*Includes Crosby and Hope's quotes about each other and their own
lives and careers.
*Includes a bibliography for further reading.
"You never get tired unless you stop and take time for it." - Bob
"I think popular music in this country is one of the few things in
the twentieth century that have made giant strides in reverse." -
In 1948, American polls rated Bing Crosby "the most admired man
alive," and it's no surprise given how popular he was across every
major form of entertainment during the decade. With a string of
major hits, Crosby was the most popular singer in the country
during that era, with classic songs like "White Christmas" helping
pave the way for other singers as varied as Bob Hope, Dean Martin,
and Frank Sinatra. In fact, young Sinatra modeled his clothing and
style after Crosby, who was his idol growing up. And as good as he
was at singing, Crosby's work with radio technology helped pave the
way for multitracking songs and making it possible to broadcast the
same radio programs across the country without cutting another live
version. All told, Crosby sold an estimated 500 million records in
the 20th century.
In addition to being one of America's most beloved singers and an
accomplished radio presence, Crosby not only made popular movies
but acted well enough to be critically acclaimed. His Road To...
movie series with Bob Hope produced some of the best-selling movies
of the 1940s, 1950s, and 1960s, and he won an Oscar for Best Actor
in Going My Way (1944) by playing Father Chuck O'Malley. When he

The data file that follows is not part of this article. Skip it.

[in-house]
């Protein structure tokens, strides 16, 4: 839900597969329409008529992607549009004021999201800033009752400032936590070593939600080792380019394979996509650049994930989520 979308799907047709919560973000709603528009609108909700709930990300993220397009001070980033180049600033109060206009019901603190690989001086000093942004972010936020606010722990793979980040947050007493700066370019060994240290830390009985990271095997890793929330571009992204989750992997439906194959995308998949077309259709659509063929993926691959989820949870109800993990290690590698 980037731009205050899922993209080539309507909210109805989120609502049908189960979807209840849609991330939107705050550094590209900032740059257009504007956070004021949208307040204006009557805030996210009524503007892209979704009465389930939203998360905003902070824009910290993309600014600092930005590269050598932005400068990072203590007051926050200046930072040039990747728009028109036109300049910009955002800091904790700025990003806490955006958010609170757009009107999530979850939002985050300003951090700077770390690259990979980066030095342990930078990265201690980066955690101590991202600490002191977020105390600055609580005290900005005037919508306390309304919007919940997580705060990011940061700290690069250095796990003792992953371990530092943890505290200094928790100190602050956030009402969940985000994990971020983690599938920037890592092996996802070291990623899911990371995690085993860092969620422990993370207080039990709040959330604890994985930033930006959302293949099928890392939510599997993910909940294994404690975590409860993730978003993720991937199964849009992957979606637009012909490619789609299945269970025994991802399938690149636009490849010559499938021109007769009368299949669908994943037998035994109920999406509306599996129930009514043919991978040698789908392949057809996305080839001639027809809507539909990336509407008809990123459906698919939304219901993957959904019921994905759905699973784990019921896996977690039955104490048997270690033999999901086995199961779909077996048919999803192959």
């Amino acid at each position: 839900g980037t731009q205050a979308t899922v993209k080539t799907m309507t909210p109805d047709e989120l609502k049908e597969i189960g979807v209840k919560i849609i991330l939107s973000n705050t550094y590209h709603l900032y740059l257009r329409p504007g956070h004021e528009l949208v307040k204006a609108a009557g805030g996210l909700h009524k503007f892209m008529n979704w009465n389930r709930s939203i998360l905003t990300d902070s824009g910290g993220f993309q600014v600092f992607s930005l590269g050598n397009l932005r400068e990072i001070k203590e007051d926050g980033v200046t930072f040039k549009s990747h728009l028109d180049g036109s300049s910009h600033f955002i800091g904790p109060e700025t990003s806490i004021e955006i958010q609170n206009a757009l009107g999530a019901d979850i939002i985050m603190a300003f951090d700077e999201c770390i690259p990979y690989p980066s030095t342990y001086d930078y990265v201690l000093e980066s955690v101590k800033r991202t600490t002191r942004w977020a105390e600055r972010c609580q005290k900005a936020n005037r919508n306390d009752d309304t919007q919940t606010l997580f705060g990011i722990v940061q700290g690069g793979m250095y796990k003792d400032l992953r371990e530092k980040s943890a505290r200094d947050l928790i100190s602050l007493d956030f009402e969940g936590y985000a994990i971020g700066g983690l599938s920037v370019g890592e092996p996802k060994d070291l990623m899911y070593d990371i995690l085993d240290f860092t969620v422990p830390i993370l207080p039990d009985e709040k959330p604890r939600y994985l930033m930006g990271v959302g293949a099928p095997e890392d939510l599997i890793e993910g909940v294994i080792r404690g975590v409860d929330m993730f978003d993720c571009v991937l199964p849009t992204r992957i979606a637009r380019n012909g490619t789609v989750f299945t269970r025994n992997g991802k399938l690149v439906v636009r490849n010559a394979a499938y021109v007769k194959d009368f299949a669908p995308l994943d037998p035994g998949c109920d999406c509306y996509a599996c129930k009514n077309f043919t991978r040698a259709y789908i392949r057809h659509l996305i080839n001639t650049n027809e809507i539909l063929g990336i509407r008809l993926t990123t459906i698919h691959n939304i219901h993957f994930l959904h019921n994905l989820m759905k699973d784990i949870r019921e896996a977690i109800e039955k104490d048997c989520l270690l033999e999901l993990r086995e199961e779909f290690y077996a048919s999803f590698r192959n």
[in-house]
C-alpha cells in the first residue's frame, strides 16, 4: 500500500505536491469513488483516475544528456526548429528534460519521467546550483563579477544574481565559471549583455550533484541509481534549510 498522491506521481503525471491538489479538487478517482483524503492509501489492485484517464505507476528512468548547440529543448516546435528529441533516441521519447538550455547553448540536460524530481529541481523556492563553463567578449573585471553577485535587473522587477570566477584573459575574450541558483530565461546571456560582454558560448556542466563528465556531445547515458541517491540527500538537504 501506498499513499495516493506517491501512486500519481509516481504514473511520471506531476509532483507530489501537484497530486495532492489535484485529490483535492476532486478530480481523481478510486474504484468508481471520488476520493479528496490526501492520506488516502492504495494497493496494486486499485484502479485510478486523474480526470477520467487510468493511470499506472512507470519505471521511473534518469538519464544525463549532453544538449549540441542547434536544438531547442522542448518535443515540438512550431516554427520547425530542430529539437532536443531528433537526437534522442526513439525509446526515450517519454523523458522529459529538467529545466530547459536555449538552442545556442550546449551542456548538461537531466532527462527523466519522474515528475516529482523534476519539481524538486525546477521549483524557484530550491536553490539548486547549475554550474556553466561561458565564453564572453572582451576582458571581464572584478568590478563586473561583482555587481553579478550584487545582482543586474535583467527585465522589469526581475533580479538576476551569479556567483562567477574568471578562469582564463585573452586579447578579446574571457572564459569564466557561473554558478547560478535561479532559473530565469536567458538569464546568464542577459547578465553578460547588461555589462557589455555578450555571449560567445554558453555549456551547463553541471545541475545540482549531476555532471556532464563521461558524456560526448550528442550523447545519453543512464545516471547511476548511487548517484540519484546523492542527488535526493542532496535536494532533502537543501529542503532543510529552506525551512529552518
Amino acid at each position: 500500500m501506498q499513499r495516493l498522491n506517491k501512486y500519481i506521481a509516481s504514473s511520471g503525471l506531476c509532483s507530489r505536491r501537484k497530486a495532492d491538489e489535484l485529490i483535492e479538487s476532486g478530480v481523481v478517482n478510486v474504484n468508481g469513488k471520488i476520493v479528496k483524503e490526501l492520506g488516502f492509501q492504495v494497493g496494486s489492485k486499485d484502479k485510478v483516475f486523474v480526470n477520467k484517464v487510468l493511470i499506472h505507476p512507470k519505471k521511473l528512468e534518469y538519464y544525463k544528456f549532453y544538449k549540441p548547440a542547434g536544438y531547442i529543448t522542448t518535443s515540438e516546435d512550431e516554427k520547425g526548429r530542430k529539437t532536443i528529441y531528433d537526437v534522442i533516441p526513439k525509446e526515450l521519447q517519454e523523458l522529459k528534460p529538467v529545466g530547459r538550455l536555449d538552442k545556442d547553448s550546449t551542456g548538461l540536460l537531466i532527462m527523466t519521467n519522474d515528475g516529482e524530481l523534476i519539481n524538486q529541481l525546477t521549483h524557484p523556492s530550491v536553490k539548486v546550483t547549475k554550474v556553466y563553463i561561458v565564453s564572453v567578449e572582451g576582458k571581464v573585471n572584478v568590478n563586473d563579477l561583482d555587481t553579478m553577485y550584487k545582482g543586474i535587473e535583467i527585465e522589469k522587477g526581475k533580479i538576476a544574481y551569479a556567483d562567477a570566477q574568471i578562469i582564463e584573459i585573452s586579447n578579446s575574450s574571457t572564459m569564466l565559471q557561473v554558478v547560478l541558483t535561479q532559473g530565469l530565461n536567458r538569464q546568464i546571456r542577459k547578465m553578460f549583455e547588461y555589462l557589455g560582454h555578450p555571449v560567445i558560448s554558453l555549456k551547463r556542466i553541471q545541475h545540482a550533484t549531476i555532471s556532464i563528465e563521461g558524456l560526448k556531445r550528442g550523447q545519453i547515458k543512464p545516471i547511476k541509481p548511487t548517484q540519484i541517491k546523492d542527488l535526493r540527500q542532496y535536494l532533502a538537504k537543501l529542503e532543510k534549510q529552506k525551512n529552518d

was nominated for the same role in the 1945 sequel The Bells of St.
Mary's, he became one of just 4 people nominated for two Oscars for
playing the same role.
Of all the show business icons in American history, one of the
most beloved was Bob Hope, whose career spanned over 6 decades
across film, television, vaudeville, comedy, and touring and earned
him too many accolades to count. On the day of his 100th birthday,
more than half of the states in America declared it "Bob Hope Day,"
a sign of just how monumental and influential he was as an
entertainer. Along the way, he performed so many United Service
Organization (USO) tours visiting troops that Congress made him the
"first and only honorary veteran of the U.S. armed forces."
Incredibly, he was given honorary awards for his career at the
Academy Awards nearly 40 years before his death, and decades before
he actually retired from public life. By the time he reached his
twilight, he was an instantly recognized institution unto himself.
All of that would have been impressive for any American, let alone
someone who was actually born in England with the name Leslie
Townes Hope. Indeed, the quintessential American entertainer
wouldn't actually move to the country until he was 4, and while his
English roots may have helped his impressive impersonation of
Charlie Chaplin when Hope was merely a teen, he quickly became an
American through and through. He later claimed he changed his first
name to Bob because it had a folksy feel to it, and he definitely
gave off that kind of aura throughout his 5 decades doing USO
tours, his 4 decades making films, his television career of . In
addition to his versatile career that ranged from Broadway to
comedy, he was an accomplished athlete who once quipped that all of
the money he made went towards his greens fees. In fact, Hope
became notorious for carrying a golf club around, so much so that
Stephen Colbert paid homage to him by carrying a golf club during
his own USO performances in 2009.
Bing Crosby and Bob Hope examines the lives and careers of the two
most popular show business entertainers of the mid-20th century.
Along with pictures of important people, places, and events, you
will learn about both men like never before.
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